fbpx

Mars – The Red Planet (Everything there is to Know!)

The Red Planet

As we continue to move through the solar system, we next reach Mars. The fourth planet from the Sun is a dusty, cold, red desert. Mars is easy to spot in the night sky, it looks like a bright reddish orange star.

Mars is one of the most explored bodies in our solar system and the only planet we have sent rovers to so far. Due to Mar’s red color, the ancient Romans were inspired to name it after their god of war, as its color is evocative of blood. 

Mars Facts

Mars Facts
  • Mars is almost half the size of Earth
  • Mars has two Moons
  • There is a canyon on Mars that would span the width of the United States
  • Mars is the most explored planet besides Earth
  • Mars’ surface is rusted, giving it its red color

Size and Distance

Size and Distance

Mars is about half the size of Earth at 2,106 miles (3,390 km) in radius. On average the Sun is 142 million miles (228 million km) from the Mars. It takes sunlight 13 minutes to reach Mars. 

Orbit and Rotation

Orbit and Rotation

A day on Mars is almost the same length as a day on Earth, 24.6 hours. A Martian day is called a sol. It takes 687 Earth days for Mars to orbit the Sun, or 669.9 sols. Another similarity to Earth is the tilt of Mars’ axis at 25 degrees from straight up and down, where Earth’s is 23.4 degrees.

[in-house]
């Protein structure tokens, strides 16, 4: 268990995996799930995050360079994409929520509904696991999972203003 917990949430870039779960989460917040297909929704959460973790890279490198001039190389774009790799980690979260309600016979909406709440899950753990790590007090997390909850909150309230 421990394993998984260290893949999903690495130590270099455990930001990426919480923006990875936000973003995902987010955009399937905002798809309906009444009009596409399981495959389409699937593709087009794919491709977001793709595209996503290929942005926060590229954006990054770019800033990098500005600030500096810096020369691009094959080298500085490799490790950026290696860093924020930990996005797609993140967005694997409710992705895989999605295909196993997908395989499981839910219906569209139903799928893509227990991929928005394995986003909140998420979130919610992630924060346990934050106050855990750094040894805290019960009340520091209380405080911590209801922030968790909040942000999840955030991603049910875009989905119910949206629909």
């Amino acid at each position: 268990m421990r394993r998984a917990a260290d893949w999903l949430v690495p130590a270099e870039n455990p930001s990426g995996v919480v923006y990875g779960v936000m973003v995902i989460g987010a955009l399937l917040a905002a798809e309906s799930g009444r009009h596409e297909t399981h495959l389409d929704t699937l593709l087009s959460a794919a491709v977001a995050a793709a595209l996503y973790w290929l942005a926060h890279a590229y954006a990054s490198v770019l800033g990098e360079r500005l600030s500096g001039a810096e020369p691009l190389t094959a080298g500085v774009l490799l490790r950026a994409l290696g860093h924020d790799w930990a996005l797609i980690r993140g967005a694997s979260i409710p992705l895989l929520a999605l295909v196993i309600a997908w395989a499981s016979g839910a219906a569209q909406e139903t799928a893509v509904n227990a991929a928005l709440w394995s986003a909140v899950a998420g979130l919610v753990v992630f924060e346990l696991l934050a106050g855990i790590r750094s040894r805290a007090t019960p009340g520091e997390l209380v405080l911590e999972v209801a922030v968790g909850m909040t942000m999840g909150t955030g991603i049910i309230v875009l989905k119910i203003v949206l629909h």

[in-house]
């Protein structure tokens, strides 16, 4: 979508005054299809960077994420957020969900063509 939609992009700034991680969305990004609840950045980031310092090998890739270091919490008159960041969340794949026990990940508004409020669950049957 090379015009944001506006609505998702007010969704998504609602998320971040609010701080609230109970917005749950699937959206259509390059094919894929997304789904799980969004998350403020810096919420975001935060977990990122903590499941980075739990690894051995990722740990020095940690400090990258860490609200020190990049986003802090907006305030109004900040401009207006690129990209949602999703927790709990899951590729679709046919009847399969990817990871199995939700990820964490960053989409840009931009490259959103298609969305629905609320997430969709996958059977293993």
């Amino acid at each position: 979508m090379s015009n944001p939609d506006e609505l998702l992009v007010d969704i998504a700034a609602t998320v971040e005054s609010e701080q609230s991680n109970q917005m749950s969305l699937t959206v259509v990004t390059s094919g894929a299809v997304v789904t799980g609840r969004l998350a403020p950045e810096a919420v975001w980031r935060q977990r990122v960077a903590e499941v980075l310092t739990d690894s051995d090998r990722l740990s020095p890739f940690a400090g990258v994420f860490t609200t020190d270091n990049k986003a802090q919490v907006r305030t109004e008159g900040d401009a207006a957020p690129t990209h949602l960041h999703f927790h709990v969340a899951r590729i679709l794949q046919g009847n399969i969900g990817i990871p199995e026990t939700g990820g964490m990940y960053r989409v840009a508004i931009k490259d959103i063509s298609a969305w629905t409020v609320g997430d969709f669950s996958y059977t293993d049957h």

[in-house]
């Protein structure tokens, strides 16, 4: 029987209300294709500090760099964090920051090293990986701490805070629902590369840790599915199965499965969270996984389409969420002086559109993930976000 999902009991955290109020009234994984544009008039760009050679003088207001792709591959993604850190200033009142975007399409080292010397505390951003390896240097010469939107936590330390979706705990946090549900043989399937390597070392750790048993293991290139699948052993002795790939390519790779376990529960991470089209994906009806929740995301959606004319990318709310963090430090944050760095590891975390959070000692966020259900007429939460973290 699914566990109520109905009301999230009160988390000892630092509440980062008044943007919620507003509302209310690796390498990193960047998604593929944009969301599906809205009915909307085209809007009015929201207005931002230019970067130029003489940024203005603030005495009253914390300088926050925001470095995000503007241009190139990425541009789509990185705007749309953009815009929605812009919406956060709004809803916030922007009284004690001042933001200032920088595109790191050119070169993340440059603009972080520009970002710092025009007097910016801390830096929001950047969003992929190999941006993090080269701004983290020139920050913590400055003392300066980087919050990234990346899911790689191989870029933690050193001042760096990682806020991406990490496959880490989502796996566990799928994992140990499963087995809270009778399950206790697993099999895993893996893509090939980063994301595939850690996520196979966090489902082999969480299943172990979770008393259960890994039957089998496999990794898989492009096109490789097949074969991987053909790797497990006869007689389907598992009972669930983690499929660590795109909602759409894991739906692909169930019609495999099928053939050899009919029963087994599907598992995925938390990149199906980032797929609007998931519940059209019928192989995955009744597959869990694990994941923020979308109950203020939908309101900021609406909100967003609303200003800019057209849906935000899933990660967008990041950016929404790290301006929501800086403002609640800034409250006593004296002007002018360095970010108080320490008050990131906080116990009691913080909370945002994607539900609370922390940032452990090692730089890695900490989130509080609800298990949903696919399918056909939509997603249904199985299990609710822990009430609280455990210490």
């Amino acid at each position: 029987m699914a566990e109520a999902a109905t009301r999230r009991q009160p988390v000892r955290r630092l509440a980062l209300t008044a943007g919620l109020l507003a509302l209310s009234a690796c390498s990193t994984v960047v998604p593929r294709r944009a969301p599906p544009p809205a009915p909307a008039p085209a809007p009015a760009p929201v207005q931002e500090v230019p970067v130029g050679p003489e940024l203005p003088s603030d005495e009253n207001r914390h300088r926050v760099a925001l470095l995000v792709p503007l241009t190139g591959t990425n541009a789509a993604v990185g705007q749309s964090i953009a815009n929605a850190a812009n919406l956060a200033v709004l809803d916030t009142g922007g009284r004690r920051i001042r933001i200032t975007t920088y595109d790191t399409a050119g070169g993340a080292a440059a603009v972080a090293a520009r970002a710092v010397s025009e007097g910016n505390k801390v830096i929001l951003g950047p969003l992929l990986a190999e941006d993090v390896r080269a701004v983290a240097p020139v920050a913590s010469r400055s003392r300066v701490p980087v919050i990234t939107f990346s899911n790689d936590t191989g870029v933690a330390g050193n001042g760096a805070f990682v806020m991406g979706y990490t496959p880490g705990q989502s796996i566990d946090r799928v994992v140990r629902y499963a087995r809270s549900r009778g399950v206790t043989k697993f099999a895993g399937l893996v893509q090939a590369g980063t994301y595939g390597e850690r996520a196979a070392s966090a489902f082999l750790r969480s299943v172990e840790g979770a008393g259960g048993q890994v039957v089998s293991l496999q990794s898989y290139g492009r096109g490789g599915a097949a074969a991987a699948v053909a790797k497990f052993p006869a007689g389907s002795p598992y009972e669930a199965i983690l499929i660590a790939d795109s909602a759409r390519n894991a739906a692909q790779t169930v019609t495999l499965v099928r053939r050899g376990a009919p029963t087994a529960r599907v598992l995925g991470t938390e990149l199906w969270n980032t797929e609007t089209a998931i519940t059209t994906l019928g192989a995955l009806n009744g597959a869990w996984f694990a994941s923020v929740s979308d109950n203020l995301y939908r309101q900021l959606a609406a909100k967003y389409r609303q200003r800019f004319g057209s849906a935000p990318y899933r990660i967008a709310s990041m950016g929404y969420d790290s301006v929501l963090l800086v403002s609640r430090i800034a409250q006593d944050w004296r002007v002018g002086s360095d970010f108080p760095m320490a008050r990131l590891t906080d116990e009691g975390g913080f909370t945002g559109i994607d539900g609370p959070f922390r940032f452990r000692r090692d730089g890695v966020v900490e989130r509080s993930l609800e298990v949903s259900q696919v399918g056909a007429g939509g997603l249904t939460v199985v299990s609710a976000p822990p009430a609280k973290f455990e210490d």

This tilt gives Mars distinct seasons and its longer orbit around the Sun makes these seasons last longer than our seasons here on Earth. Mars’ orbit is more elliptical, and egg shaped than Earth’s orbit so the seasons on Mars vary in length whereas Earth’s seasons are evenly spread throughout our year. Spring in Mars’ northern hemisphere is 194 sols long and is its longest season. Mars’ shortest season is fall in the northern hemisphere at 142 sols. 

See also
Ultimate Review of The Best Telescopes for Kids in 2022

Moons

Moons

Mars has two small moons, Deimos and Phobos. It is suspected that these moons may be asteroids captured by Mars’ gravity. Both moons are small and potato shape because they are too small to have enough mass and gravity to pull themselves into a spherical shape.